FX Trading Glossary (E To M)

In this article, we continue exploring the vastness that is the FX trading glossary with the letters E through to M.

FX Trading Glossary (E To M)

Economic Indicator – There are a whole cache of economic indicators that influence the FX markets. Economic fundamentals such as GDP, unemployment numbers, manufacturing, trade deficits and many other indicators will have a strong impact on the strength of a currency against its peers.

Exotics – Relates to a niche asset class or type with very low liquidity, and for which trading is sparse.

Federal Reserve – The United States Central Bank which is mandated to help control the domestic economy, and set the country base interest rate. The Federal Reserve can to some extent determine how strong or weak the dollar is, by deploying fiscal strategy and tools.

Flat – Refers to a neutral position where an investment position is closed out at the same value at which it was opened.

Foreign Exchange (FX) – The place where currency can be bought or sold against other currencies.

Fundamental Analysis – The use of economic indicators such as GDP, unemployment figures, trade deficits and manufacturing figures to gauge the likely price direction of a currency pair.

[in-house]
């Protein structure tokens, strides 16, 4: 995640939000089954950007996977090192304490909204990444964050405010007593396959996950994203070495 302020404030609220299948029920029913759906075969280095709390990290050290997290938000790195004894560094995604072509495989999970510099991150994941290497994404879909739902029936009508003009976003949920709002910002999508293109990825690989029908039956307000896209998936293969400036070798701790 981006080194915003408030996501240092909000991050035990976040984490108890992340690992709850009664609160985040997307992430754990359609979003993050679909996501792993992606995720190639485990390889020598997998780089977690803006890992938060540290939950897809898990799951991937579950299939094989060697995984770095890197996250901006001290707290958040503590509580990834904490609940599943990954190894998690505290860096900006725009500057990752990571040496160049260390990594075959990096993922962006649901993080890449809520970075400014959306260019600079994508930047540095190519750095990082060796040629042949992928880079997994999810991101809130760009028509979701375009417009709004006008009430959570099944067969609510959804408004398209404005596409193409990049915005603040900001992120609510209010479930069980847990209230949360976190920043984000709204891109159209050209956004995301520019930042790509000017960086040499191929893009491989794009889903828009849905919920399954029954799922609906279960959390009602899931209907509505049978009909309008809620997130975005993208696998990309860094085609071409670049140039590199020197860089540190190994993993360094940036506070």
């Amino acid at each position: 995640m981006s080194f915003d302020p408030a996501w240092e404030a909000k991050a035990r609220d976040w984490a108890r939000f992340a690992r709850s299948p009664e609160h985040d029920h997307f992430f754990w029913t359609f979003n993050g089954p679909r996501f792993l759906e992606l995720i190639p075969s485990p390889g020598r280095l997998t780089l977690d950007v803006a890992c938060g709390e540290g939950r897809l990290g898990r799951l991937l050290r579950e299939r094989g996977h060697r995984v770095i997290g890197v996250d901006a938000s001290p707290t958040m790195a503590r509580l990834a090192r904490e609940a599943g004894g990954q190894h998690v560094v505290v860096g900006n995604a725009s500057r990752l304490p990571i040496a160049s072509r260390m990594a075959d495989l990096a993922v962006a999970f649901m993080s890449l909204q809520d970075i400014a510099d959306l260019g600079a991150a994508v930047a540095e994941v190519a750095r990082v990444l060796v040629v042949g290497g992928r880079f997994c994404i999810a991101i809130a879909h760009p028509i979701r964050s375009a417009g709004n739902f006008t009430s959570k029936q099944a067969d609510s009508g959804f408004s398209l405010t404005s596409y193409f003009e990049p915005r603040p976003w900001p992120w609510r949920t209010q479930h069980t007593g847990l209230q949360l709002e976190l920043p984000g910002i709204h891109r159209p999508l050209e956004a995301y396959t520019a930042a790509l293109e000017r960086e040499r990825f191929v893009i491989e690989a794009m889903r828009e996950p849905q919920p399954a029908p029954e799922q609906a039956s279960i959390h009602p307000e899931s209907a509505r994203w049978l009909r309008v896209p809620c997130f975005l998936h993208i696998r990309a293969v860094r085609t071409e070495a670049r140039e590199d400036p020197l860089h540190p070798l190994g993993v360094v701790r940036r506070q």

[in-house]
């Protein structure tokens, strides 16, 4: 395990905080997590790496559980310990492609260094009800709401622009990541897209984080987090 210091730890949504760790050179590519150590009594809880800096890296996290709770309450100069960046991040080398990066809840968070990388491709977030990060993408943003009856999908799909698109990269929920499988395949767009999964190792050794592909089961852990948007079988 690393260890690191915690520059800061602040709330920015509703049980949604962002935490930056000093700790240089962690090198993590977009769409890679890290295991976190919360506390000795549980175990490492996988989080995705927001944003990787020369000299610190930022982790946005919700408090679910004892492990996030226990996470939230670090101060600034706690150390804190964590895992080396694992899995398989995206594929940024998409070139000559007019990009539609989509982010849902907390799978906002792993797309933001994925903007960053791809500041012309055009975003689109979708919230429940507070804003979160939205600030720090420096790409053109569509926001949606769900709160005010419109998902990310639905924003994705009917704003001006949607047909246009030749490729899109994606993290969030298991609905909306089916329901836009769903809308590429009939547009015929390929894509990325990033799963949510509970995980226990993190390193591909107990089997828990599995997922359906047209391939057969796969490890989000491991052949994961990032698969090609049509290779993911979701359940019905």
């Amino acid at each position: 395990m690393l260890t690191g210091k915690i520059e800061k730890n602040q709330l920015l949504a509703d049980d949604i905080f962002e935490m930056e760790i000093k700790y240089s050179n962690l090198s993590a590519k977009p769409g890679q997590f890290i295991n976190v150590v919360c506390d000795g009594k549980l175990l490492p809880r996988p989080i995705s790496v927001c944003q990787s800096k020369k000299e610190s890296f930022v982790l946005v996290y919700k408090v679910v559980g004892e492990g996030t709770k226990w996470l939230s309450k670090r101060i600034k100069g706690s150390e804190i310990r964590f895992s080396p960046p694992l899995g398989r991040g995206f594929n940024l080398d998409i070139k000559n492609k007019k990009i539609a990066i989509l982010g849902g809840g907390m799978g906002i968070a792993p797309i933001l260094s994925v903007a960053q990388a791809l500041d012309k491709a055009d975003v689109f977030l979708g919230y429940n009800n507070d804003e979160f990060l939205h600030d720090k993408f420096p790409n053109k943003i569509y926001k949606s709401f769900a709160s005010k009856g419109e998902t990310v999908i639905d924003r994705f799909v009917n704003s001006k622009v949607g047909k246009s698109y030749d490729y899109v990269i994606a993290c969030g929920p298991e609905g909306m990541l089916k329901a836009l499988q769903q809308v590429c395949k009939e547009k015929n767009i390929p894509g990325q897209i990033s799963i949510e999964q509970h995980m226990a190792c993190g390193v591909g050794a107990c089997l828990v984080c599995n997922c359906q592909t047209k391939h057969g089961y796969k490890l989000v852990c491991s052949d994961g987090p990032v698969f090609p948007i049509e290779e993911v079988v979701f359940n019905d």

Futures – The purchase of a specific investment type at a particular, pre-agreed price at some point in the future.

Good Till Cancelled – A type of FX order that will remain in place in the brokers system until the order is opened, or cancelled by the trader.

Gross Domestic Product (GDP) – A measure of economic output mustered by a country. GDP news typically has a significant effect upon the FX market for the related currency.

Hedging – An opposite FX position that is opened in order to mitigate or neutralise the risk associated with another position. Businesses often use hedging techniques when trading internationally to help reduce currency risks and losses.

Interbank Rates – The FX rates that large investment banks trade with other large investment banks.

Intervention – The act of a government Central Bank “intervening” to manipulate the strength of its currency.

Indicators – FX indicators normally refer to technical analysis indicators that are used to predict price trends, volatility, momentum and volume. Indicators are crucial tools in helping FX traders analyse the markets accurately.

Leverage – A trading concept allowing FX traders to control currency trades that are worth many multiples of their equity stake.

Limit (Order) – A type of order which attaches a maximum or minimum value to the order. A maximum price is applied when the trader is buying, and a minimum when the trader is selling.

Liquidity – The ease and fluency with which an FX currency or any investment type may be traded.

Long – Refers to buying an FX currency pair, or other security, in the anticipation of a price rise.

Lot – Relates to position sizing.

Market Maker – Typically an investment bank or financial institution which offers bid/ask prices to make a market for a security.

Mark To Market – The process of remarking open positions to reflect the current market value. Investment banks will undergo mark to market procedures on a daily basis for many of their assets.

 

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